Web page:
Janice Carter said her father, who flew a P-51 Mustang dubbed "the Duchess" in honor of his wife during World War II, was proud to serve in the famed military group of black fighter pilots, The Indianapolis Star said Monday.
"He was very proud of his service to his country," Carter said of Palmer, who died Saturday of stomach cancer.
While serving in the Tuskegee 99th Fighter Group, Palmer flew 158 missions in "the Duchess" above Germany and Italy.
During their World War II service, the Tuskegee Airmen were credited with downing more than 100 enemy airplanes while never losing a bomber they escorted.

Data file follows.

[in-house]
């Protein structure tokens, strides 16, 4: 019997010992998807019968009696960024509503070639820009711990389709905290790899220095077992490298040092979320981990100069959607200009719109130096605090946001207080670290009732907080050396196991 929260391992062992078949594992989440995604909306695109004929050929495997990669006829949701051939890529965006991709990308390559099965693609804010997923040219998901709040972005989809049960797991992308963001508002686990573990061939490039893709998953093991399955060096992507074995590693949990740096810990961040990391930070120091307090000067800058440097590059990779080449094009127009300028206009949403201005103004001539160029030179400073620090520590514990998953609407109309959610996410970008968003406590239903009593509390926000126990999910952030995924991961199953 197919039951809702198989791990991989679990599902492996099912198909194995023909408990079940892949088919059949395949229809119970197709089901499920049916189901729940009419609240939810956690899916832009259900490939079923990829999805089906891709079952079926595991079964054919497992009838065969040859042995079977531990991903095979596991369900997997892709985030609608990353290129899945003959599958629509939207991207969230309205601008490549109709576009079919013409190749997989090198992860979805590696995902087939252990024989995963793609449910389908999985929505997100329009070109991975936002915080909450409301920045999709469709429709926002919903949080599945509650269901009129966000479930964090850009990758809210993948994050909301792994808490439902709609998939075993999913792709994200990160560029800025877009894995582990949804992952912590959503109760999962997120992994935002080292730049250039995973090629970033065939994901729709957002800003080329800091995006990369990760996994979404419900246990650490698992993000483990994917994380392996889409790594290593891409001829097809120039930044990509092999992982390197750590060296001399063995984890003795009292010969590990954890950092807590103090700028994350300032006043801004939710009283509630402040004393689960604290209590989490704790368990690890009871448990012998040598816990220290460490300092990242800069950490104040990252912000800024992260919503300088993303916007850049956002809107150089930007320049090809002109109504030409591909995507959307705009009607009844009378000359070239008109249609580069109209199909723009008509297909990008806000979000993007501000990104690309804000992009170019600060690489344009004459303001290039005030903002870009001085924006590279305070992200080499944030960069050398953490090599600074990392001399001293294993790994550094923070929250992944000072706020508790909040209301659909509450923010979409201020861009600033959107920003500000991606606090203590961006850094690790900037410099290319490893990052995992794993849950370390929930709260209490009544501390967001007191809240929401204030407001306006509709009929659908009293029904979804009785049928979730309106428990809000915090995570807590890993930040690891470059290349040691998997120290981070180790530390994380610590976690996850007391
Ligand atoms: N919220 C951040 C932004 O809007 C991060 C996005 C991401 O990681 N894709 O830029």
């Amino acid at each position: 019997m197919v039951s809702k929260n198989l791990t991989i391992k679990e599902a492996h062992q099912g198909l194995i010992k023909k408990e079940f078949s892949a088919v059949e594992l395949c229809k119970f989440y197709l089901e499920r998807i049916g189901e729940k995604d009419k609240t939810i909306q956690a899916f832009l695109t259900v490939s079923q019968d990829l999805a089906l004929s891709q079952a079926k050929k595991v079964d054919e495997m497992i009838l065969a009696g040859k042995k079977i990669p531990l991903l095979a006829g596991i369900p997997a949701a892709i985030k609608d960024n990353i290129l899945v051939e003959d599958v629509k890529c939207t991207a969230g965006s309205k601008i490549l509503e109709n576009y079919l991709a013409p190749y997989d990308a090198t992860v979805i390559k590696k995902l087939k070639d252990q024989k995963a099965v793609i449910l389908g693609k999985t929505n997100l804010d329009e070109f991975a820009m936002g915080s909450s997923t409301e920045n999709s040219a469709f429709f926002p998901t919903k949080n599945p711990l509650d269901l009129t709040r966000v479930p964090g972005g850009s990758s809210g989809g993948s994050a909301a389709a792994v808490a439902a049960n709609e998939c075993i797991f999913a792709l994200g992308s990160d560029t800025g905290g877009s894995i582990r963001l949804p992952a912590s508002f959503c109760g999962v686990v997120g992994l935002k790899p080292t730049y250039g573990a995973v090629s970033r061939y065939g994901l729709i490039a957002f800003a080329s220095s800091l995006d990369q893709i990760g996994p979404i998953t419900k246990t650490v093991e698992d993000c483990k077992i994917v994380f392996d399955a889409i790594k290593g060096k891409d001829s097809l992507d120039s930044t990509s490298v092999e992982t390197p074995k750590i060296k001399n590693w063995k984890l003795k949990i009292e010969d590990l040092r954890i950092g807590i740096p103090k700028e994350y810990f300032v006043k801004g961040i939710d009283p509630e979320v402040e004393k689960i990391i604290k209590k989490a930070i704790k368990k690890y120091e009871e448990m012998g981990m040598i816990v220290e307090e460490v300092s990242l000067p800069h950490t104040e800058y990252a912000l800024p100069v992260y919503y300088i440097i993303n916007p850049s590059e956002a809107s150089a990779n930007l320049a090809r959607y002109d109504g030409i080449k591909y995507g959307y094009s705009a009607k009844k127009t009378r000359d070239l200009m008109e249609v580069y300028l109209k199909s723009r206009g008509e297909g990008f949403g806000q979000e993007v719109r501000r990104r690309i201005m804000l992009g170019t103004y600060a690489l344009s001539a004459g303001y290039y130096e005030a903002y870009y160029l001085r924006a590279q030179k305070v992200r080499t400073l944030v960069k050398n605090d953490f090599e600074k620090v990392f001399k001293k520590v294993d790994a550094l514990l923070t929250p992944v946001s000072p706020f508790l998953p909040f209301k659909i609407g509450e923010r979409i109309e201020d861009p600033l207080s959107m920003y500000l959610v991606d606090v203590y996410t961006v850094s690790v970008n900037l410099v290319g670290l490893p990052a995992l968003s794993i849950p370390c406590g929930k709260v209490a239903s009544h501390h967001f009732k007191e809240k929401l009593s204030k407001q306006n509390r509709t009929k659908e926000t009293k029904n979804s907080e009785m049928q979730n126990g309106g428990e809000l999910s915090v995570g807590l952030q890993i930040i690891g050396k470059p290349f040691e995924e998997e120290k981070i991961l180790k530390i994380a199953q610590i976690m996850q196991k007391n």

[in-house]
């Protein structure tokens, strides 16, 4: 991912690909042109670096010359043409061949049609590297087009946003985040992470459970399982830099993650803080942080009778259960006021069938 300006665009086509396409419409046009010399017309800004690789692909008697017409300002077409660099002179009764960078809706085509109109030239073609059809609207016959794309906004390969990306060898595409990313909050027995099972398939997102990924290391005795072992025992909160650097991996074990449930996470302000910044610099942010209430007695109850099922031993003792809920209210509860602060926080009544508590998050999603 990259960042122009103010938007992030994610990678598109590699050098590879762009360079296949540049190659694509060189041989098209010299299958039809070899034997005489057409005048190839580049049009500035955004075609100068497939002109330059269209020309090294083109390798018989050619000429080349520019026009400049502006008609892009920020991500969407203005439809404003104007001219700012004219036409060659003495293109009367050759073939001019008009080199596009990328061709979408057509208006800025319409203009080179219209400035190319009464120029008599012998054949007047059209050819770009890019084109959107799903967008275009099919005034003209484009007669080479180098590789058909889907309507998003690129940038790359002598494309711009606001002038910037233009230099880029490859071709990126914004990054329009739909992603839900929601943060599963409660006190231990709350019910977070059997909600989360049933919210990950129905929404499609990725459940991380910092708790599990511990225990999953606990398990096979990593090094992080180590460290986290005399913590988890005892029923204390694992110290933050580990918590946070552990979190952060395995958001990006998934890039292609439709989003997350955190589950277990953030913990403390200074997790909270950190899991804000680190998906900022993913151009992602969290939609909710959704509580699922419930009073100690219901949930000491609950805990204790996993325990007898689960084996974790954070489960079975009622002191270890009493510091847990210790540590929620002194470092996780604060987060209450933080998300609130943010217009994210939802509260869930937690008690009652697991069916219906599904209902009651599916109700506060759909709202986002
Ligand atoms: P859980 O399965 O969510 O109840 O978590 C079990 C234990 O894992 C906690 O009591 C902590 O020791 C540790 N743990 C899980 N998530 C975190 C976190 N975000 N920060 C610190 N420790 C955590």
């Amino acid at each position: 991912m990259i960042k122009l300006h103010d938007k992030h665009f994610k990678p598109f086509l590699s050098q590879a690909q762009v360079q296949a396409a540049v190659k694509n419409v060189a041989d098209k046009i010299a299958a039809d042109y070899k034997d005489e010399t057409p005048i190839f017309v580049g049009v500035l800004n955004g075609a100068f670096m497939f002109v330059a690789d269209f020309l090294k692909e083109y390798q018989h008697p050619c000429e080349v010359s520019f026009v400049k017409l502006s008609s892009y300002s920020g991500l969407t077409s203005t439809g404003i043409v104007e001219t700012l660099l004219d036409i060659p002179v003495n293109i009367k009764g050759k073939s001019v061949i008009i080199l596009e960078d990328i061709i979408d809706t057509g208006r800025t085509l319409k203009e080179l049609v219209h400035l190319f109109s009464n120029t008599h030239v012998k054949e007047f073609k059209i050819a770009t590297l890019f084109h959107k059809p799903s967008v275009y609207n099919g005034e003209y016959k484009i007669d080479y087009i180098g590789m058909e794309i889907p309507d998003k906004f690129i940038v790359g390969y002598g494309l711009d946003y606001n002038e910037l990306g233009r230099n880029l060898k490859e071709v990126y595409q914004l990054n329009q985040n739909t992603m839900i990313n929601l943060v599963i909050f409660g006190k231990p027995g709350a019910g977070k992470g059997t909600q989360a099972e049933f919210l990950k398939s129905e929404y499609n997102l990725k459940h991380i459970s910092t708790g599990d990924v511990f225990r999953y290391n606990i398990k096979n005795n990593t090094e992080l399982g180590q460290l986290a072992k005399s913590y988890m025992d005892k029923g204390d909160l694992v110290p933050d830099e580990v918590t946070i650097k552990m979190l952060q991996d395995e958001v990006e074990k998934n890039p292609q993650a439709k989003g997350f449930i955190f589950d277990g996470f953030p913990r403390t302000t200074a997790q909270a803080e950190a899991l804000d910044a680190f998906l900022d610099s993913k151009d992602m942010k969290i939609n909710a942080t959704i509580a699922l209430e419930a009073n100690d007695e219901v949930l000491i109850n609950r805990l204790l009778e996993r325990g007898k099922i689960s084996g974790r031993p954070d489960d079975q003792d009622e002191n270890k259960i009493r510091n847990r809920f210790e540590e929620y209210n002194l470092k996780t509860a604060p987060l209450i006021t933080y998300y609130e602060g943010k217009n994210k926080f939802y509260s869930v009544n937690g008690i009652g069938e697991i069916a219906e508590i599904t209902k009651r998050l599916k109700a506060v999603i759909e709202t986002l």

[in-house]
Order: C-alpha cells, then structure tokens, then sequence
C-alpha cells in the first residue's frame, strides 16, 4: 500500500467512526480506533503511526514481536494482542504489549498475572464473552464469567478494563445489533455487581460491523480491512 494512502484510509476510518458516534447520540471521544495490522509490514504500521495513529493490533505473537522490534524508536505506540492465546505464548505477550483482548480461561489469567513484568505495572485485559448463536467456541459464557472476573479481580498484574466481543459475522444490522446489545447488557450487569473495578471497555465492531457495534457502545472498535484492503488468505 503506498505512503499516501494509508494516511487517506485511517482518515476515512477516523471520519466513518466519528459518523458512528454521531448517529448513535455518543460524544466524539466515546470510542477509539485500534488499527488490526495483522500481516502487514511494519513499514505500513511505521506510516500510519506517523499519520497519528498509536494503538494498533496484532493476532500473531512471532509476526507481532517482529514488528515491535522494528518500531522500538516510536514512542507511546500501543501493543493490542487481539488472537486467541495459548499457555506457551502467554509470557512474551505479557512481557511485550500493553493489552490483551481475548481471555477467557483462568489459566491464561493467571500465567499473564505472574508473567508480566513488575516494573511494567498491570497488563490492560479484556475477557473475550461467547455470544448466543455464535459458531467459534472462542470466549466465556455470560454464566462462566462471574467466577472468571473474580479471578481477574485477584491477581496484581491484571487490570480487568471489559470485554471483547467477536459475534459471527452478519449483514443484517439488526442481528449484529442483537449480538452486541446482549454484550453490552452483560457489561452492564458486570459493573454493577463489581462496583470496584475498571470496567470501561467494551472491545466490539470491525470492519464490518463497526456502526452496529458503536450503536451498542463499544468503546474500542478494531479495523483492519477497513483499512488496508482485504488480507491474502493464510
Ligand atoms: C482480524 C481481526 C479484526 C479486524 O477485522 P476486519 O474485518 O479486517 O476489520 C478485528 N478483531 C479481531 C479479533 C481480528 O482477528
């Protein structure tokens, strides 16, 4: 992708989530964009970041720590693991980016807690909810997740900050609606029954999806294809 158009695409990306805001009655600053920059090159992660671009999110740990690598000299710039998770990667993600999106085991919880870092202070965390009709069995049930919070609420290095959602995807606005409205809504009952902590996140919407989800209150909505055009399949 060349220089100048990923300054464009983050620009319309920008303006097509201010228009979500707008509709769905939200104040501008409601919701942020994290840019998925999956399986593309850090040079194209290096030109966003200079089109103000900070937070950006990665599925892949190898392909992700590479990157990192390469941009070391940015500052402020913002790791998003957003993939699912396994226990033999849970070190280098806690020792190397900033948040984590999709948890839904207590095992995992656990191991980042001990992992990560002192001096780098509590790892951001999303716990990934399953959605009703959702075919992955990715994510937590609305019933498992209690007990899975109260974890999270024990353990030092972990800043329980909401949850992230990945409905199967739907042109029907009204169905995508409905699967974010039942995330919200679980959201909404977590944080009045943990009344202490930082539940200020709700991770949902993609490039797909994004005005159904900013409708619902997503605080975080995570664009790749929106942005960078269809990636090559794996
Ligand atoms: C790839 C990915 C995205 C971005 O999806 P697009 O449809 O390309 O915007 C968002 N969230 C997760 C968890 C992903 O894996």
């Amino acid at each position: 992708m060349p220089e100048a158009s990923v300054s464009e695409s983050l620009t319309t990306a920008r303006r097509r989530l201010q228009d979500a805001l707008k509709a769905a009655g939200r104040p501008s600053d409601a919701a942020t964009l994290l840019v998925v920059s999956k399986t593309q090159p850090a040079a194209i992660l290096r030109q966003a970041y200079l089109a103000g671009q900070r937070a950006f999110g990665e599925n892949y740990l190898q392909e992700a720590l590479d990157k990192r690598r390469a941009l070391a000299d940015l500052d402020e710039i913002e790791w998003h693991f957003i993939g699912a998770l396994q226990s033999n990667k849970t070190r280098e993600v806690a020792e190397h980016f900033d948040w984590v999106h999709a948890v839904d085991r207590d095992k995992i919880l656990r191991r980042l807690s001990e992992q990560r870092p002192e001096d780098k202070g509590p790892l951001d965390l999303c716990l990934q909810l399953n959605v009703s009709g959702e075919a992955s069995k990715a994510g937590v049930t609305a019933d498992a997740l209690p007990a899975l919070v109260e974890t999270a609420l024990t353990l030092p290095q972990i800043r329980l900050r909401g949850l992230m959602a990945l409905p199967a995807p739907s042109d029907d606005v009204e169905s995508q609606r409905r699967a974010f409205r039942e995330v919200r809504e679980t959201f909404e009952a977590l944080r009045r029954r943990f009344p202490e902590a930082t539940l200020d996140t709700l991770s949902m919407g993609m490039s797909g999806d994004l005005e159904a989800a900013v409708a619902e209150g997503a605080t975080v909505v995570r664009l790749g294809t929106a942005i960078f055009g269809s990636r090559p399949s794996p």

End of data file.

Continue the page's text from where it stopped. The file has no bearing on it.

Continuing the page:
Carter said despite the group's successes during the war, its members were never fully embraced by U.S. society due to their race.
"They weren't allowed to march in any of the military parades," said Carter, who survives Palmer along with four children, 13 grandchildren and 13 great-grandchildren. "It was just a different time back then with so much segregation."
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